Bovine viral diarrhea (BVD) virus can cause several medical issues, such as intestinal destruction, pneumonia, abortions, calf deformities, and general compromise to the affected animals’ immune system. The virus most often targets animals between the ages of 6 and 24 months. The virus may take a highly pathogenic course of action, or remain in a somewhat latent or persistent infection mode. Animals may become infected through placenta transfer or direct contact with feces, milk, semen, or nasal discharge of an affected herd mate.
Animals with persistent infections are considered to be the natural reservoir for the virus in the environment. Persistent infection develops when the virus is spread through the placenta during the first four months of fetal development. The calf can be born with natural immunity to the virus, yet shed virus particles to those less fortunate in the same herd.
Calves infected through the dam’s placenta after approximately four months of gestation are more likely to be born deformed or aborted. Cows that are not well vaccinated are most likely to create calves developing persistent infections. In addition, cows with persistent infections will always have calves with similar circumstances.
Clinical signs may appear vague in beginning stages of infection. Calves will often demonstrate fever, nasal discharge, diarrhea, and inappetence. Mucosal ulcers may or may not accompany disease. The mucosal disease component is a highly fatal form of disease and is rarely found in cattle with persistent infection.
The most commonly encountered birth defect associated with BVD is cerebellar hypoplasia, also described as the inadequate formation of the cerebellar portion of the brain. Calves will demonstrate difficulty with regular movement, muscle tremors, and decreased ability to nurse appropriately for nutritional needs.
Routine testing of your herd is important in managing potential persistent infections, especially if animals have been brought into the herd from unknown status sources. The preferred method of analysis is via immunohistochemistry of skin samples or ear notches. Your veterinarian will send the collected samples to an appropriate laboratory for evaluation. All animals should be tested—versus just clinically ill ones—in order to assess for a persistent infection present in the herd.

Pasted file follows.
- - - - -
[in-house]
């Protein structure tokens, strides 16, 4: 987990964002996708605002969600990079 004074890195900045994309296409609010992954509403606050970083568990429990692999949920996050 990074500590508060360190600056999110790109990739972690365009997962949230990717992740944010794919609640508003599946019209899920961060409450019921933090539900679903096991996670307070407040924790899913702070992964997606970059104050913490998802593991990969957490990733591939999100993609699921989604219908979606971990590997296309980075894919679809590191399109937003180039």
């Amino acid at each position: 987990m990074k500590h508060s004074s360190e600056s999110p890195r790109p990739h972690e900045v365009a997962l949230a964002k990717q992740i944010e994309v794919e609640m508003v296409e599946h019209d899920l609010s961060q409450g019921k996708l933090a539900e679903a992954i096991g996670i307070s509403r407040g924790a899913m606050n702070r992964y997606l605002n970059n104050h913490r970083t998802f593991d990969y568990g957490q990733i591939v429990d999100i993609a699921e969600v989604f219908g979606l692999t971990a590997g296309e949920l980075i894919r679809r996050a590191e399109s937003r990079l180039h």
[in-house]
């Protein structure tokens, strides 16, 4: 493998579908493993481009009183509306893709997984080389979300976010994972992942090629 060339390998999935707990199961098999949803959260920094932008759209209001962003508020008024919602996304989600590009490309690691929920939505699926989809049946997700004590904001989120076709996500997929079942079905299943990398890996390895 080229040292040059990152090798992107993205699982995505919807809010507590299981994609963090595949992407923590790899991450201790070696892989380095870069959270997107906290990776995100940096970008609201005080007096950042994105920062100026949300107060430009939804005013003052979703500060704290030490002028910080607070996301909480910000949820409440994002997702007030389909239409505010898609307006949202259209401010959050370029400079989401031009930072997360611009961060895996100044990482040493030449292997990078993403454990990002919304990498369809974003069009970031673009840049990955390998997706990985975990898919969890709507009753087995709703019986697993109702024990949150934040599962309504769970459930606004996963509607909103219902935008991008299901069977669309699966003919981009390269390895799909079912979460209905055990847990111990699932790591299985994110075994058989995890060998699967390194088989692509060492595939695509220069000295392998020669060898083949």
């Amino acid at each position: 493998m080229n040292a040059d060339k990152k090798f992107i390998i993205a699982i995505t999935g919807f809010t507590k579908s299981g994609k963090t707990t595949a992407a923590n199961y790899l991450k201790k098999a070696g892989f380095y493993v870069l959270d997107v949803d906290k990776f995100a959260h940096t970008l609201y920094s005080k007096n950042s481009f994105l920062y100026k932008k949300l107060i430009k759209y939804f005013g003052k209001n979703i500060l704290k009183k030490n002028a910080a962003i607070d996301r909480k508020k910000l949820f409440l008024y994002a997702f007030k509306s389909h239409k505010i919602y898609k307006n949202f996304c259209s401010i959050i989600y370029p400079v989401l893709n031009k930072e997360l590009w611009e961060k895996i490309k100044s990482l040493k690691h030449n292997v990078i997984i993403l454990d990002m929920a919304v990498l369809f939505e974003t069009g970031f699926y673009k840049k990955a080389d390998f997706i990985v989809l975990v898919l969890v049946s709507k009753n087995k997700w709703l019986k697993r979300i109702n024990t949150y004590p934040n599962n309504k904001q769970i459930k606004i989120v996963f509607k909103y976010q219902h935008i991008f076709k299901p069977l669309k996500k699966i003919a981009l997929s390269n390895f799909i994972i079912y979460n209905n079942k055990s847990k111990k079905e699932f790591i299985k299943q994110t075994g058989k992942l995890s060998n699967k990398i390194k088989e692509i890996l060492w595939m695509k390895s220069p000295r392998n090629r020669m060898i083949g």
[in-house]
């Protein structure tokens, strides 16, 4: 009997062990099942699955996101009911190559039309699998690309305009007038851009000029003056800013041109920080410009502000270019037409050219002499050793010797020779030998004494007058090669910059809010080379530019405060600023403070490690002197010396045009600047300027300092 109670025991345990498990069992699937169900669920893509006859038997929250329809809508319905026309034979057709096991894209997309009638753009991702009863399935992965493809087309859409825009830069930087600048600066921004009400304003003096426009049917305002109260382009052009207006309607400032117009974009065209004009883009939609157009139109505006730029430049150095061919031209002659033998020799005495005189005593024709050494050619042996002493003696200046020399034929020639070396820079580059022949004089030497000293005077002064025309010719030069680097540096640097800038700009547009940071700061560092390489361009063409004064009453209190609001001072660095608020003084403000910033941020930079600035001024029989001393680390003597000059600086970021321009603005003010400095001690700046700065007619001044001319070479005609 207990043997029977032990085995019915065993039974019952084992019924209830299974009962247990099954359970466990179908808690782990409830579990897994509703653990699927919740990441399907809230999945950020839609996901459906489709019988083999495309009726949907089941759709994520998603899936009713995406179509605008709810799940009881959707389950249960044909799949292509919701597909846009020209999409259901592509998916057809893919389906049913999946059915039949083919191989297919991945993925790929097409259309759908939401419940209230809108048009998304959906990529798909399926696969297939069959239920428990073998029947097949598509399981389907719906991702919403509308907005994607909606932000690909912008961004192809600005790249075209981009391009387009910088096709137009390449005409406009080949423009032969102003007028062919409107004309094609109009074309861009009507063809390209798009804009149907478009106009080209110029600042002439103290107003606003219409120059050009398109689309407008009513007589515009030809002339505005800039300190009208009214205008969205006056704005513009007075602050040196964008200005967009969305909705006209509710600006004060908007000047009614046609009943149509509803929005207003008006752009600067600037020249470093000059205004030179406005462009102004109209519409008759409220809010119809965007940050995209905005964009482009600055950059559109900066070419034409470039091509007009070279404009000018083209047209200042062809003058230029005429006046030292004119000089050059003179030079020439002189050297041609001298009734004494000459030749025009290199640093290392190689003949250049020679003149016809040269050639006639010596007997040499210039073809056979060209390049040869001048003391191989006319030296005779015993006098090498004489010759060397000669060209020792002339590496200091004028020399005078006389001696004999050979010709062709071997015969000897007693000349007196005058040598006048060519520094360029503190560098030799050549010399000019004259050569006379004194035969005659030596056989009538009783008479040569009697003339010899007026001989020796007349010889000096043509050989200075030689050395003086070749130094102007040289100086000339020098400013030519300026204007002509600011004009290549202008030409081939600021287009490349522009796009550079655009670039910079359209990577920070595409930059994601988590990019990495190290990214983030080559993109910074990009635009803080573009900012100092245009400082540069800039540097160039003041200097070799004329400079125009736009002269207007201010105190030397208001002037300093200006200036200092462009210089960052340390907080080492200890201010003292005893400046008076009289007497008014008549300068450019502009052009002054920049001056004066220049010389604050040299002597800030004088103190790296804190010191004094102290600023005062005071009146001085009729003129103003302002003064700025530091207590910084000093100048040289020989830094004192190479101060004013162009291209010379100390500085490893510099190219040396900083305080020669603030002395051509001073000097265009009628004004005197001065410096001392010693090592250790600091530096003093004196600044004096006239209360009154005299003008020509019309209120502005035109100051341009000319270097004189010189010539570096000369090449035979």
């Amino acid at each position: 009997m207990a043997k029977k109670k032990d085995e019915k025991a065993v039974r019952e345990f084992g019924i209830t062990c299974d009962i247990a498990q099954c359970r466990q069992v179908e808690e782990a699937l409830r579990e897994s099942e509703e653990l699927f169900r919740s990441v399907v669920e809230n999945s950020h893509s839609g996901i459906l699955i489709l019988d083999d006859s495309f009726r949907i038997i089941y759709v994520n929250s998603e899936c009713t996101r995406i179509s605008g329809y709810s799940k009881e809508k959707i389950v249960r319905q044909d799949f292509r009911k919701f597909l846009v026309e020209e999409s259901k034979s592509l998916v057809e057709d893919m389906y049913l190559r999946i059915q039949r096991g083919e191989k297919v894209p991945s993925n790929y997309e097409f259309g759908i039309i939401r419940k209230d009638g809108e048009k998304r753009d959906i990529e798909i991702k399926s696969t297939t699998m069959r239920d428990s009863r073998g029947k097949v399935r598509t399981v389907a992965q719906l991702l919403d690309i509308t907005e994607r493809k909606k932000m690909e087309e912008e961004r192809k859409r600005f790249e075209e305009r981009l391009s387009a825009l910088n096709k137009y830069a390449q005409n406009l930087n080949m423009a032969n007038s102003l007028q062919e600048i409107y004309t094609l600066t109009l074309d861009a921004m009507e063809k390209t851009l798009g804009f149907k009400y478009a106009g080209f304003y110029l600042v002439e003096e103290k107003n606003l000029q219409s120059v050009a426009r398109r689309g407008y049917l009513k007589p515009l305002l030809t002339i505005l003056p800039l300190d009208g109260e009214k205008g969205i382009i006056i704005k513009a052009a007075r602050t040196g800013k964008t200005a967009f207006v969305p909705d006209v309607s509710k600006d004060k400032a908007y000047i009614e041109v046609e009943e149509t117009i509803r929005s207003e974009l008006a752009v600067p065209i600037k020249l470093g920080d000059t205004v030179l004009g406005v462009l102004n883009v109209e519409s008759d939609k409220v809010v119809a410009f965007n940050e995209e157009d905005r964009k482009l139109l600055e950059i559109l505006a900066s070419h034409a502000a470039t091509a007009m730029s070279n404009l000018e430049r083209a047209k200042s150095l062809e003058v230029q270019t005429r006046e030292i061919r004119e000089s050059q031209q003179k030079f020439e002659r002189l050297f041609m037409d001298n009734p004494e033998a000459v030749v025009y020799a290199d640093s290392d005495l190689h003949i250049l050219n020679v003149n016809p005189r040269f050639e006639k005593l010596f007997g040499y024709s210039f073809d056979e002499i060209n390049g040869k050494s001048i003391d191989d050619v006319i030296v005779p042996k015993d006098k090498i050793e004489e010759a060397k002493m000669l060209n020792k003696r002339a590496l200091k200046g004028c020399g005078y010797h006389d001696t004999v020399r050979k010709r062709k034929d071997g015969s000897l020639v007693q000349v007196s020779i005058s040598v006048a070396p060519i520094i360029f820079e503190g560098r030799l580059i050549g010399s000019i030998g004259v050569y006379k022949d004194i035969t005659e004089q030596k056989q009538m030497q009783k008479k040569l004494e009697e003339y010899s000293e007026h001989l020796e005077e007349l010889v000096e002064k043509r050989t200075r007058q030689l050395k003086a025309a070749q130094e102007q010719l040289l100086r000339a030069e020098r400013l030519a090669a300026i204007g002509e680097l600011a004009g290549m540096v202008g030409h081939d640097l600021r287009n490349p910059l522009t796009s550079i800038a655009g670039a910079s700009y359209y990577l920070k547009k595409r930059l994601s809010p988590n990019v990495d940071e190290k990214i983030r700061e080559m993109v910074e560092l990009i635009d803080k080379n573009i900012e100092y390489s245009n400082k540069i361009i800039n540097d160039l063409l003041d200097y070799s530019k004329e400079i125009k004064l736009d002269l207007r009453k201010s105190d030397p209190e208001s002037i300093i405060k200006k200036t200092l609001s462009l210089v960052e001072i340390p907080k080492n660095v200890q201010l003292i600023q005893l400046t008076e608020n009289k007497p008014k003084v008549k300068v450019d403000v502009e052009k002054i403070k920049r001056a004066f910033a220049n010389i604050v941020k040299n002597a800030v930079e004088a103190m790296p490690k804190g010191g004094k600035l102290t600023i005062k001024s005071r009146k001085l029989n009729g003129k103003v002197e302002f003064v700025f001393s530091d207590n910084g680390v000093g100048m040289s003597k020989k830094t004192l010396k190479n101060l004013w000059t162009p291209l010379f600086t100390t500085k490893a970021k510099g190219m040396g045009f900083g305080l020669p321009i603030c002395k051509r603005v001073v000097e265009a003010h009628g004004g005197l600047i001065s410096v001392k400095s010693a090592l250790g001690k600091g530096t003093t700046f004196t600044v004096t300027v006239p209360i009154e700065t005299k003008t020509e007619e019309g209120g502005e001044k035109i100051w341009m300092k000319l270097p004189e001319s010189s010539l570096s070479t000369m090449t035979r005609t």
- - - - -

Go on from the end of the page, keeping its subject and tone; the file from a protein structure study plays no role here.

Calves found to be persistently infected with BVD should be euthanized in order to prevent further chance of virus exposure to other animals in the herd.
Economically, this may not seem feasible to many producers, but one must think more along the lines of long term consequences when keeping infected calves around the farm. Infected calves should be quarantined from the rest of the herd, and their survival rate is very unpredictable at best.
It is possible to eradicate and prevent BVD from your herd with diligent work. Managers have succeeded in this effort by practicing strict biosecurity protocols, routine testing surveillance, and proper vaccination programs. Current vaccinations containing the modified live virus are recognized to be very efficient in preventing disease and may even last up to 18 months in duration of immunity.
Losses from affected animals arise due to severe diarrhea and respiratory disease, decreased weight gain, and increased susceptibility to concurrent diseases. According to research conducted by APHIS, losses may equate to a minimum of $400 per cow, depending on severity of disease within the herd.
Contact your herd veterinarian for more information, and to begin a BVD management protocol for your facility today. —
Dr. Genevieve Grammer
[Dr. Genevieve JM Grammer is a veterinarian working out of the Pikes Peak region. Please address correspondence to drgigi19@ gmail.com